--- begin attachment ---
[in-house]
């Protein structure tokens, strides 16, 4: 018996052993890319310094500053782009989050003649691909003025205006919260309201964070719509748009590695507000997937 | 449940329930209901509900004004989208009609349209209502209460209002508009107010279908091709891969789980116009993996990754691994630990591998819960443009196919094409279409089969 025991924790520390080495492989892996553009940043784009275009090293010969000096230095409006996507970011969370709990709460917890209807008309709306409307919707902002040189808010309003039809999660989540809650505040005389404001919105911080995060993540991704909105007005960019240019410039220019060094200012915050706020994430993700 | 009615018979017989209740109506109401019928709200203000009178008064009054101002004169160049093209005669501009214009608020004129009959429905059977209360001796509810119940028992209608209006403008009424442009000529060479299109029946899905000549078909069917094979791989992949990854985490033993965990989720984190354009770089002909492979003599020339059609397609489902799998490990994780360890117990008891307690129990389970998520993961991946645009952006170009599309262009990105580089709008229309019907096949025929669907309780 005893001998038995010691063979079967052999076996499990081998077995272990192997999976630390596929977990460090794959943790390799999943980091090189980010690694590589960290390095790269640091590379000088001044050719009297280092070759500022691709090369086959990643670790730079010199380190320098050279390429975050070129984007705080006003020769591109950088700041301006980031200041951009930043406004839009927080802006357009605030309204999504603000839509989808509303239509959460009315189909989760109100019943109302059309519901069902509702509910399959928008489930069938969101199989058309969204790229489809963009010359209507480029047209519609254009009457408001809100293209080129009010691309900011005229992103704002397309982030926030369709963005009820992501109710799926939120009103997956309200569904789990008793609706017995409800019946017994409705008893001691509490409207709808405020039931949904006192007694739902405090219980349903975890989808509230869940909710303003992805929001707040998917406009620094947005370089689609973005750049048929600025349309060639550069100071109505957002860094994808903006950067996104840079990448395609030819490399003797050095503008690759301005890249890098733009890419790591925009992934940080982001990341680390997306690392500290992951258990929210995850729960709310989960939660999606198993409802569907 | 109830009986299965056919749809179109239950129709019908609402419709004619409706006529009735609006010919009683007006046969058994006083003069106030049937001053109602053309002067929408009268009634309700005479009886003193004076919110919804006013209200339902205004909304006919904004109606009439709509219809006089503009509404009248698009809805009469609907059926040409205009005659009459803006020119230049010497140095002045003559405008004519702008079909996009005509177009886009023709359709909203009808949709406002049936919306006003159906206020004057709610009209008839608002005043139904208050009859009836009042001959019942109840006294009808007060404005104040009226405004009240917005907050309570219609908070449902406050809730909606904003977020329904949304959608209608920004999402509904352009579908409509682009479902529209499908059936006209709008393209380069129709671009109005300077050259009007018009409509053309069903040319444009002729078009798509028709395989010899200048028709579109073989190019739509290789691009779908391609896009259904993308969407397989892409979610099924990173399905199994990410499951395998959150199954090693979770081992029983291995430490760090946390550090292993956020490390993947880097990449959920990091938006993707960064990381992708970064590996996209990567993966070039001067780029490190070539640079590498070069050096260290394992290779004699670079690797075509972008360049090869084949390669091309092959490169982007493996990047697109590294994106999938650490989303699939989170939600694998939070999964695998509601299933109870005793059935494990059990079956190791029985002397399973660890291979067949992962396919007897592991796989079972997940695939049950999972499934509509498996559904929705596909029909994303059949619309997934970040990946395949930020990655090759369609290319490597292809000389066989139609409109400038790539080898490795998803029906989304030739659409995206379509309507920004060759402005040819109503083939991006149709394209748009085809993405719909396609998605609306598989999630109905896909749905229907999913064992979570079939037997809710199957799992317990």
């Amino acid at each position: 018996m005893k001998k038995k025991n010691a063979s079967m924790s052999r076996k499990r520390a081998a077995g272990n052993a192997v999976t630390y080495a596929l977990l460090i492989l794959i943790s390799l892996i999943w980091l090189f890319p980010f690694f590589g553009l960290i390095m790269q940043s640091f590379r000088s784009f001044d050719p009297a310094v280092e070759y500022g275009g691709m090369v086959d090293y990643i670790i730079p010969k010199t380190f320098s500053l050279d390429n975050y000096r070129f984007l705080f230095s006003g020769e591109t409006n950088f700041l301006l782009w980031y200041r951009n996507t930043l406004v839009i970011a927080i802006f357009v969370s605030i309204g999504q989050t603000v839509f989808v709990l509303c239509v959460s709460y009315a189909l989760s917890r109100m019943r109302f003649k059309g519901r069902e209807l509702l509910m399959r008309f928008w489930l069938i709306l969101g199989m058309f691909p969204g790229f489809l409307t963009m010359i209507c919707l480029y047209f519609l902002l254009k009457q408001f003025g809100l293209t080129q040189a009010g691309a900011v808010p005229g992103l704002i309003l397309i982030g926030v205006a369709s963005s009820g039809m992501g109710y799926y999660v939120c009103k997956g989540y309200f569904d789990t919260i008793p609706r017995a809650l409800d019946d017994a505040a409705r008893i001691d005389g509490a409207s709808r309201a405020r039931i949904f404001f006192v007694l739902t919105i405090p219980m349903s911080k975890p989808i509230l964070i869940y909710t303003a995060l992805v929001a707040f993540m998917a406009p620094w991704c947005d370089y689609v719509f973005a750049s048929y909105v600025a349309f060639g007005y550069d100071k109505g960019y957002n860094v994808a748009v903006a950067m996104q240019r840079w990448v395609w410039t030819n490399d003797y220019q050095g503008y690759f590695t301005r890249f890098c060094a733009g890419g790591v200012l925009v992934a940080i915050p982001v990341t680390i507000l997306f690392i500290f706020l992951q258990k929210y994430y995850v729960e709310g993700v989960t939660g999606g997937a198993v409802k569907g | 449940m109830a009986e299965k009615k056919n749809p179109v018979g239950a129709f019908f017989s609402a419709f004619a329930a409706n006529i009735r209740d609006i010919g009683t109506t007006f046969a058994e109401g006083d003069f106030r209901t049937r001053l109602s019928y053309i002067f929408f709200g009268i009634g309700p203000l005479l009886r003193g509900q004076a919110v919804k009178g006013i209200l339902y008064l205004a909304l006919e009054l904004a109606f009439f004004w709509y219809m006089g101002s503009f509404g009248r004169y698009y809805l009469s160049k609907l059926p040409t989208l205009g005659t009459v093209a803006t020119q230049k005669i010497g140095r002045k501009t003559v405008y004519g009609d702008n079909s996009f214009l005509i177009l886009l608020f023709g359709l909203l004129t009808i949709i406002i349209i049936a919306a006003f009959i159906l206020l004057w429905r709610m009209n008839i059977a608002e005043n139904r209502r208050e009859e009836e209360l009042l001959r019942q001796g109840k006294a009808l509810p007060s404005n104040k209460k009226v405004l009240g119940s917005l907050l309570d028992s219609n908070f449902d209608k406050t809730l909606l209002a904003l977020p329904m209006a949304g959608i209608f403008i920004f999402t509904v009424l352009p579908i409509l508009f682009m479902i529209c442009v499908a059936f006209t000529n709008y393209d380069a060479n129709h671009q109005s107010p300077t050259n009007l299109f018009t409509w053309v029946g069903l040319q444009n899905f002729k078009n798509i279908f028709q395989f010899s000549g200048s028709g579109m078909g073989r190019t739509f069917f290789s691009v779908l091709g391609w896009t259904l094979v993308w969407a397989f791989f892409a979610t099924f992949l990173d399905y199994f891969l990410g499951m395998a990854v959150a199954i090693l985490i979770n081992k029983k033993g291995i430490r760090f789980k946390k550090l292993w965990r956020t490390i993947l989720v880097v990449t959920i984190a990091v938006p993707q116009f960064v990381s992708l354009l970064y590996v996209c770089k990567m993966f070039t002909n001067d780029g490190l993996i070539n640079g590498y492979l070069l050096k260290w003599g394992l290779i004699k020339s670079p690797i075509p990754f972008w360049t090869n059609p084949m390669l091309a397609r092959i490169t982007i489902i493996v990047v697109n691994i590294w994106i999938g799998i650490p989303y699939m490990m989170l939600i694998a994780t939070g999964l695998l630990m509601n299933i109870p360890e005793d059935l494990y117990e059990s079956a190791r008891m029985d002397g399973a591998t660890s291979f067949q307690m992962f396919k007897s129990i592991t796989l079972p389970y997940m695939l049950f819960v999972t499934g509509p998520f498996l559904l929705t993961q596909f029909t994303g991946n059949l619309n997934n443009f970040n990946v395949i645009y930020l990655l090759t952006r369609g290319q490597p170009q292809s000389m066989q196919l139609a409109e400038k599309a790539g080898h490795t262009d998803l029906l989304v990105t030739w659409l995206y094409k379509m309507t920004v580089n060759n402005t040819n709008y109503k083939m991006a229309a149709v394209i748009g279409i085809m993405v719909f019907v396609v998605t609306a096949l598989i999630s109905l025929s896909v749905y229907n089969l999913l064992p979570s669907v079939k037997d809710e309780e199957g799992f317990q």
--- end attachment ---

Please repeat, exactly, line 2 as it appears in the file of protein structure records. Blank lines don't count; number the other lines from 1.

């Protein structure tokens, strides 16, 4: 018996052993890319310094500053782009989050003649691909003025205006919260309201964070719509748009590695507000997937 | 449940329930209901509900004004989208009609349209209502209460209002508009107010279908091709891969789980116009993996990754691994630990591998819960443009196919094409279409089969 025991924790520390080495492989892996553009940043784009275009090293010969000096230095409006996507970011969370709990709460917890209807008309709306409307919707902002040189808010309003039809999660989540809650505040005389404001919105911080995060993540991704909105007005960019240019410039220019060094200012915050706020994430993700 | 009615018979017989209740109506109401019928709200203000009178008064009054101002004169160049093209005669501009214009608020004129009959429905059977209360001796509810119940028992209608209006403008009424442009000529060479299109029946899905000549078909069917094979791989992949990854985490033993965990989720984190354009770089002909492979003599020339059609397609489902799998490990994780360890117990008891307690129990389970998520993961991946645009952006170009599309262009990105580089709008229309019907096949025929669907309780 005893001998038995010691063979079967052999076996499990081998077995272990192997999976630390596929977990460090794959943790390799999943980091090189980010690694590589960290390095790269640091590379000088001044050719009297280092070759500022691709090369086959990643670790730079010199380190320098050279390429975050070129984007705080006003020769591109950088700041301006980031200041951009930043406004839009927080802006357009605030309204999504603000839509989808509303239509959460009315189909989760109100019943109302059309519901069902509702509910399959928008489930069938969101199989058309969204790229489809963009010359209507480029047209519609254009009457408001809100293209080129009010691309900011005229992103704002397309982030926030369709963005009820992501109710799926939120009103997956309200569904789990008793609706017995409800019946017994409705008893001691509490409207709808405020039931949904006192007694739902405090219980349903975890989808509230869940909710303003992805929001707040998917406009620094947005370089689609973005750049048929600025349309060639550069100071109505957002860094994808903006950067996104840079990448395609030819490399003797050095503008690759301005890249890098733009890419790591925009992934940080982001990341680390997306690392500290992951258990929210995850729960709310989960939660999606198993409802569907 | 109830009986299965056919749809179109239950129709019908609402419709004619409706006529009735609006010919009683007006046969058994006083003069106030049937001053109602053309002067929408009268009634309700005479009886003193004076919110919804006013209200339902205004909304006919904004109606009439709509219809006089503009509404009248698009809805009469609907059926040409205009005659009459803006020119230049010497140095002045003559405008004519702008079909996009005509177009886009023709359709909203009808949709406002049936919306006003159906206020004057709610009209008839608002005043139904208050009859009836009042001959019942109840006294009808007060404005104040009226405004009240917005907050309570219609908070449902406050809730909606904003977020329904949304959608209608920004999402509904352009579908409509682009479902529209499908059936006209709008393209380069129709671009109005300077050259009007018009409509053309069903040319444009002729078009798509028709395989010899200048028709579109073989190019739509290789691009779908391609896009259904993308969407397989892409979610099924990173399905199994990410499951395998959150199954090693979770081992029983291995430490760090946390550090292993956020490390993947880097990449959920990091938006993707960064990381992708970064590996996209990567993966070039001067780029490190070539640079590498070069050096260290394992290779004699670079690797075509972008360049090869084949390669091309092959490169982007493996990047697109590294994106999938650490989303699939989170939600694998939070999964695998509601299933109870005793059935494990059990079956190791029985002397399973660890291979067949992962396919007897592991796989079972997940695939049950999972499934509509498996559904929705596909029909994303059949619309997934970040990946395949930020990655090759369609290319490597292809000389066989139609409109400038790539080898490795998803029906989304030739659409995206379509309507920004060759402005040819109503083939991006149709394209748009085809993405719909396609998605609306598989999630109905896909749905229907999913064992979570079939037997809710199957799992317990």